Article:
About the Department
The Department of Spanish and Portuguese is committed to fomenting a deep and complex understanding of the heterogenous cultures we research and teach, from their earliest inceptions on the Iberian Peninsula and in the Americas, to their most current linguistic and cultural manifestations in Europe, Africa, and the Americas. The value of this knowledge cannot be underestimated, particularly in light of phenomena ranging from the economic boom in Brazil, to the profound political and social changes in Ecuador, Bolivia, Chile, Spain, Guatemala, the Caribbean, the Mediterranean, and Mexico, to the rapidly growing percentage of U.S. citizens of Portuguese or Hispanic heritage in the United States, and especially in Texas.
Our diverse and interdisciplinary research and teaching interests extend far beyond the traditional fields of theoretical and applied linguistics, national literatures, genres, and languages to embrace cultural studies, indigenous studies, bilingualism, gender and sexuality studies, Afro-diasporic cultures, trans-Atlantic studies, translation studies, intellectual history, popular culture, religious studies, media studies and performance. It is not surprising, then, that our outstanding, committed, and internationally-recognized faculty also hold diverse academic affiliations across the University of Texas campus: with the Teresa Lozano Long Institute of Latin American Studies (including its Brazil Center and Mexican Center), Modern European Studies, Jewish Studies, Indigenous Studies, Comparative Literature, the Center for Mexican American Studies, the Center for African and African American Studies, and Women’s and Gender Studies. These collaborations allow us to sponsor writers and artists in residence and to bring many distinguished scholars to campus.
What we offer
The department offers an uncompromising and carefully designed curriculum that draws on the innovative research of our faculty, at both the undergraduate and graduate levels. Our general program is an integral part of the education provided by UT’s College of Liberal Arts and seeks to assist students to develop an informed appreciation for languages,literatures and cultures as well as to acquire basic skills in critical thinking, effective writing, and oral communication in Spanish and Portuguese. Our faculty members also contribute to undergraduate education at UT through the School of Undergraduate Studies, especially through an active participation in the “Signature Courses” program as well as in the “Bridging the Disciplines Programs” (BDP) and its course offerings in Film Studies, Human Rights and Social Justice, and Cultural Studies.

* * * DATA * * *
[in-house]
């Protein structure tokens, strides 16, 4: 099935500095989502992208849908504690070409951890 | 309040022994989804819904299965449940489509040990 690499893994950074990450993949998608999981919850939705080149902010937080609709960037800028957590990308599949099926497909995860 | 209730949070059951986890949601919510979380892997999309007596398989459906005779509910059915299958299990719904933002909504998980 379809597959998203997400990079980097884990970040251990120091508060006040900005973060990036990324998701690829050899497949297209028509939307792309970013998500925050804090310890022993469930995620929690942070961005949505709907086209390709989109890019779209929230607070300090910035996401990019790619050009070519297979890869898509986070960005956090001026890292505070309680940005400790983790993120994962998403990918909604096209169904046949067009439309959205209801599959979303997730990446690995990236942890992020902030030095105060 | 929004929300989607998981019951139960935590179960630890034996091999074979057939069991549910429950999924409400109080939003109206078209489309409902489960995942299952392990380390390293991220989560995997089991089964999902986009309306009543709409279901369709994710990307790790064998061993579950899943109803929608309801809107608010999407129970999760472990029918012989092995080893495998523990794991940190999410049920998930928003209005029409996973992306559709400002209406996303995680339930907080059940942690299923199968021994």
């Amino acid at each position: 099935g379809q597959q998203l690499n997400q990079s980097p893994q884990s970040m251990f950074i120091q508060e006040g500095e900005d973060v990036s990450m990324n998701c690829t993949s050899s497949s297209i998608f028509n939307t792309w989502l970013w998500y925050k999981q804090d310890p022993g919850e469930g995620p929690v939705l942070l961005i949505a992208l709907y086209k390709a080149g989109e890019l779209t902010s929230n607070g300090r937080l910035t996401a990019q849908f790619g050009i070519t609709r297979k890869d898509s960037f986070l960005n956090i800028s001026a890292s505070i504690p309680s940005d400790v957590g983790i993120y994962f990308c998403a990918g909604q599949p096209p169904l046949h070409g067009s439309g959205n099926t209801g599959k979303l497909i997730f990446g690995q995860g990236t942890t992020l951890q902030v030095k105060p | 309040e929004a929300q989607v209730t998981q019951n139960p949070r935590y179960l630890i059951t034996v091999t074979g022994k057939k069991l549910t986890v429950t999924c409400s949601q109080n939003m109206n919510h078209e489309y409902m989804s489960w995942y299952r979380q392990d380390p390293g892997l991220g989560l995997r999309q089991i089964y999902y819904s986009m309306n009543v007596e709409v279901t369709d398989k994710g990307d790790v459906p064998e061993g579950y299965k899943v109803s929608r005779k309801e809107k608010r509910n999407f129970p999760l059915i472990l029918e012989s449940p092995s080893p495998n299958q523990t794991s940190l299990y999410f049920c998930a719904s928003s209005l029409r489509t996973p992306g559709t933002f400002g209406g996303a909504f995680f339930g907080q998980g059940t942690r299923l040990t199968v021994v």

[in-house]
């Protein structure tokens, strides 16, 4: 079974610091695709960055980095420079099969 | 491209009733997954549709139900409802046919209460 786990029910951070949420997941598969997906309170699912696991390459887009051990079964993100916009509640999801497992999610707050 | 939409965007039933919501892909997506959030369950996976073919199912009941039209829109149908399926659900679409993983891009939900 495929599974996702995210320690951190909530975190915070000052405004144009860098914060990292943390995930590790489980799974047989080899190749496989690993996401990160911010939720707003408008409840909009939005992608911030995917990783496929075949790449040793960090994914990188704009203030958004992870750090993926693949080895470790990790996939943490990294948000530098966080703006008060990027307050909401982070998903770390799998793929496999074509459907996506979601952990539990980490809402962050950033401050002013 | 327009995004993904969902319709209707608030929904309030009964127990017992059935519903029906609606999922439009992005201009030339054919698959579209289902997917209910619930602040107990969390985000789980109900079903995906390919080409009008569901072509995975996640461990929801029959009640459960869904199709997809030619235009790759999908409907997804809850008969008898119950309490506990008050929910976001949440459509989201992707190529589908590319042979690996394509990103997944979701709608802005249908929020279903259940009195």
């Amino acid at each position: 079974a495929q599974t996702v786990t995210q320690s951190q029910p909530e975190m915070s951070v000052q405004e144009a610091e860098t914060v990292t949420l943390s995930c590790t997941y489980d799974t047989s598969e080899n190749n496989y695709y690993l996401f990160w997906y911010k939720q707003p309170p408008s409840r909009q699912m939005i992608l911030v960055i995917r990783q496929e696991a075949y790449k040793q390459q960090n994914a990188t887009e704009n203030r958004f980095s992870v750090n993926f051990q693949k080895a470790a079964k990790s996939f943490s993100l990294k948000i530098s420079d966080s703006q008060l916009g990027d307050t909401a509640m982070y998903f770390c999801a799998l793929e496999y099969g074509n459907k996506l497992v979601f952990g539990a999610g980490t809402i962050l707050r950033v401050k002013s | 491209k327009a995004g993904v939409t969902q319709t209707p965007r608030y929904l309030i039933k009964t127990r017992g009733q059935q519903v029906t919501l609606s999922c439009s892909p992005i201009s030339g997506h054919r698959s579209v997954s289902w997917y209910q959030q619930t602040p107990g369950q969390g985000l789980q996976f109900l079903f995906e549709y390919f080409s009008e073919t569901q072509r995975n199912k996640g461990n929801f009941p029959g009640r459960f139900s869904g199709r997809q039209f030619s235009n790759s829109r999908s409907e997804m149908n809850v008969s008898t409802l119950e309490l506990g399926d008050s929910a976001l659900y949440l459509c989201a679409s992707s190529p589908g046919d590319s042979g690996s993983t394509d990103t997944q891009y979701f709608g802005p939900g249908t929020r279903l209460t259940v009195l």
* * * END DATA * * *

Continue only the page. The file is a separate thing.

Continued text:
Our graduate programs are also essential to the fulfillment of our intellectual mission. Beyond their formal academic and instructional work, our graduate students participate in a variety of activities, including the organization of an annual conference, a literary journal, and informal poetry readings. Through a variety of workshops, they also prepare for various aspects of academic life, including conference presentation, publication, and grant-writing. The Graduate Student Organization (GSO) provides them with the opportunity to perform university service, assist their fellow students, and influence the direction of the program.
"What starts here changes the world"
The research performed by faculty and students in our field depends in part on the excellence of the Libraries and Centers of the University of Texas at Austin. The Nettie Lee Benson Latin American Collection is a specialized research library focusing on materials from and about Latin America, and on materials relating to Latinos in the United States. The Collection contains over 970,000 books, periodicals, pamphlets, and microforms; 4,000 linear feet of manuscripts; 19,000 maps; 11,500 broadsides; 93,500 photographs; and 50,000 items in a variety of other media (sound recordings, drawings, video tapes and cassettes, slides, transparencies, posters, memorabilia, and electronic media). Periodical titles are estimated at over 40,000 with 8,000 currently received titles and over 3,000 newspaper titles. Among its gems are the original manuscript of Julio Cortázar’s Rayuela, a first edition of Sor Juana Inés de la Cruz’s Inundación castálida, and Indigenous codices of Latin America. The Perry-Castañeda Library houses an enviable collection of primary and critical texts from Medieval and Modern Spain and Portugal, along with many of the major journals in our fields. The Harry Ransom Center archives an extensive collections of rare books, manuscripts, photography, film, art, and the performing arts, including manuscripts by Jorge Luis Borges, Pío Baroja, and Octavio Paz. The Fine Arts Library (FAL) serves our Department through its collection of feature films, television shows, and other audio-visual materials.Learn More
Professor and Department ChairLearn More